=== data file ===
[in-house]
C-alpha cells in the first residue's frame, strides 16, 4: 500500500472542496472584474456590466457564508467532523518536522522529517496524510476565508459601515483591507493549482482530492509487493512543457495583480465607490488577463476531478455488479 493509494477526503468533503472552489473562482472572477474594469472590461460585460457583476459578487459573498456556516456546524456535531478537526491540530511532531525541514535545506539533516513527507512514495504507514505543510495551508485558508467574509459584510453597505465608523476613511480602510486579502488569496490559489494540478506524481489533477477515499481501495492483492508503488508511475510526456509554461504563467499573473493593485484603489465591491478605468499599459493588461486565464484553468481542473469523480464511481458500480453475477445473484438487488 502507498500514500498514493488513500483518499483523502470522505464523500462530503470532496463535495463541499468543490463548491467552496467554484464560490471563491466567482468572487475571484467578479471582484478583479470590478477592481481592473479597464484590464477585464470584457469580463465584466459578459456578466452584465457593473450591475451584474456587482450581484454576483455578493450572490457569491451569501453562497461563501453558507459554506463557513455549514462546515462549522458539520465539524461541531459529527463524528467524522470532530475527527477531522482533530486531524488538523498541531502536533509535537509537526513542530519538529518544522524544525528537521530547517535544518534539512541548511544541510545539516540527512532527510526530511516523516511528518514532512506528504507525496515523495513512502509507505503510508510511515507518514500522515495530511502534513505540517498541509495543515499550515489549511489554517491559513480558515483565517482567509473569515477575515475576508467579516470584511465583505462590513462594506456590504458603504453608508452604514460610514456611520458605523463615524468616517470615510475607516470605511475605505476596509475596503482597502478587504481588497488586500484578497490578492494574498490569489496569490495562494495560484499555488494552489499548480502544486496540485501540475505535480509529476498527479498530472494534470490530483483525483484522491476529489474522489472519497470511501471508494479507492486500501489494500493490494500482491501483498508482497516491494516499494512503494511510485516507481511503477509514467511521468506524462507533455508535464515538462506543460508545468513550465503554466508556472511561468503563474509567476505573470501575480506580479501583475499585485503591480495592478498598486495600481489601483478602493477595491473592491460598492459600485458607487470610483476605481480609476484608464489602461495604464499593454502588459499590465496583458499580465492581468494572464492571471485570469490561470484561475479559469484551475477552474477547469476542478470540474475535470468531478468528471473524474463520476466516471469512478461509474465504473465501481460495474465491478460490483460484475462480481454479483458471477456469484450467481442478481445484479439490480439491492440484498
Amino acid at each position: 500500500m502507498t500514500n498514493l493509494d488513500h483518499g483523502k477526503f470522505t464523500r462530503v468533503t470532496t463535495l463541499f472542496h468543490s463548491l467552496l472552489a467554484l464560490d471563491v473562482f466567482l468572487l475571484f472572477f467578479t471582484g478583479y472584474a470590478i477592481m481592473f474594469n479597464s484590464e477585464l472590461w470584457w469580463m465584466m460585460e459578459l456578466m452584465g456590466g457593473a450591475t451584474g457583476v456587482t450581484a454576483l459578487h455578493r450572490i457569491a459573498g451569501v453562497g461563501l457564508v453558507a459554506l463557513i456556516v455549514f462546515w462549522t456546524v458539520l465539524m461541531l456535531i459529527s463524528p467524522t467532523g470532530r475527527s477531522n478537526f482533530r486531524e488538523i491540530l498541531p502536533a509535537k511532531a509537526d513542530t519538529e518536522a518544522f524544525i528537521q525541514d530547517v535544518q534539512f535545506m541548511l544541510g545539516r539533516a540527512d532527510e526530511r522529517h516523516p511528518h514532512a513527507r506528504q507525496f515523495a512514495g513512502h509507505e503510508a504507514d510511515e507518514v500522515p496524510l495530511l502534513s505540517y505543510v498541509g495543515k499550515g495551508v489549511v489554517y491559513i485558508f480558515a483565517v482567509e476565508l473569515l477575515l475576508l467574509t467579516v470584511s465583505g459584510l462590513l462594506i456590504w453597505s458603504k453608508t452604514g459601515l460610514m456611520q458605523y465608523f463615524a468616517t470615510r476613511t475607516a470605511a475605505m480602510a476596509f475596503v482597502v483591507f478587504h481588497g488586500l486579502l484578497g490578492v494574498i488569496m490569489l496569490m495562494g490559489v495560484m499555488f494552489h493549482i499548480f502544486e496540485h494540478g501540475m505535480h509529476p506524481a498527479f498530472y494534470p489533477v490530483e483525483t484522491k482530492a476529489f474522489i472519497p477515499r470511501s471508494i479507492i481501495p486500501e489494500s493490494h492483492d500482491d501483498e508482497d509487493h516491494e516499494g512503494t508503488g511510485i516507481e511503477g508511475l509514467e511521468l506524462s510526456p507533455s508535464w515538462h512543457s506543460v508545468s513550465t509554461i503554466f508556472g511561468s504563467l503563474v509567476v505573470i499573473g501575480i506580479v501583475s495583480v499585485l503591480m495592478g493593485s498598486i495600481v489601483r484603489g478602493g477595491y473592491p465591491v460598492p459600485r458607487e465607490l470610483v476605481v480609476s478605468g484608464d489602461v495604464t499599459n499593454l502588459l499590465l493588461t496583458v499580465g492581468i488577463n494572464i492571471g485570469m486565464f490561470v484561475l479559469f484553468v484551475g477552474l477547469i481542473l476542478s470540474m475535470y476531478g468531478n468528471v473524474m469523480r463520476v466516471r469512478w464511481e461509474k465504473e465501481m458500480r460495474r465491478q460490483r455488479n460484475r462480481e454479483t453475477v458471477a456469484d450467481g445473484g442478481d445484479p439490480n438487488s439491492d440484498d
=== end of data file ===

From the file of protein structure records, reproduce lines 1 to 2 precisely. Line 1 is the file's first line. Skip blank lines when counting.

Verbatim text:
[in-house]
C-alpha cells in the first residue's frame, strides 16, 4: 500500500472542496472584474456590466457564508467532523518536522522529517496524510476565508459601515483591507493549482482530492509487493512543457495583480465607490488577463476531478455488479 493509494477526503468533503472552489473562482472572477474594469472590461460585460457583476459578487459573498456556516456546524456535531478537526491540530511532531525541514535545506539533516513527507512514495504507514505543510495551508485558508467574509459584510453597505465608523476613511480602510486579502488569496490559489494540478506524481489533477477515499481501495492483492508503488508511475510526456509554461504563467499573473493593485484603489465591491478605468499599459493588461486565464484553468481542473469523480464511481458500480453475477445473484438487488 502507498500514500498514493488513500483518499483523502470522505464523500462530503470532496463535495463541499468543490463548491467552496467554484464560490471563491466567482468572487475571484467578479471582484478583479470590478477592481481592473479597464484590464477585464470584457469580463465584466459578459456578466452584465457593473450591475451584474456587482450581484454576483455578493450572490457569491451569501453562497461563501453558507459554506463557513455549514462546515462549522458539520465539524461541531459529527463524528467524522470532530475527527477531522482533530486531524488538523498541531502536533509535537509537526513542530519538529518544522524544525528537521530547517535544518534539512541548511544541510545539516540527512532527510526530511516523516511528518514532512506528504507525496515523495513512502509507505503510508510511515507518514500522515495530511502534513505540517498541509495543515499550515489549511489554517491559513480558515483565517482567509473569515477575515475576508467579516470584511465583505462590513462594506456590504458603504453608508452604514460610514456611520458605523463615524468616517470615510475607516470605511475605505476596509475596503482597502478587504481588497488586500484578497490578492494574498490569489496569490495562494495560484499555488494552489499548480502544486496540485501540475505535480509529476498527479498530472494534470490530483483525483484522491476529489474522489472519497470511501471508494479507492486500501489494500493490494500482491501483498508482497516491494516499494512503494511510485516507481511503477509514467511521468506524462507533455508535464515538462506543460508545468513550465503554466508556472511561468503563474509567476505573470501575480506580479501583475499585485503591480495592478498598486495600481489601483478602493477595491473592491460598492459600485458607487470610483476605481480609476484608464489602461495604464499593454502588459499590465496583458499580465492581468494572464492571471485570469490561470484561475479559469484551475477552474477547469476542478470540474475535470468531478468528471473524474463520476466516471469512478461509474465504473465501481460495474465491478460490483460484475462480481454479483458471477456469484450467481442478481445484479439490480439491492440484498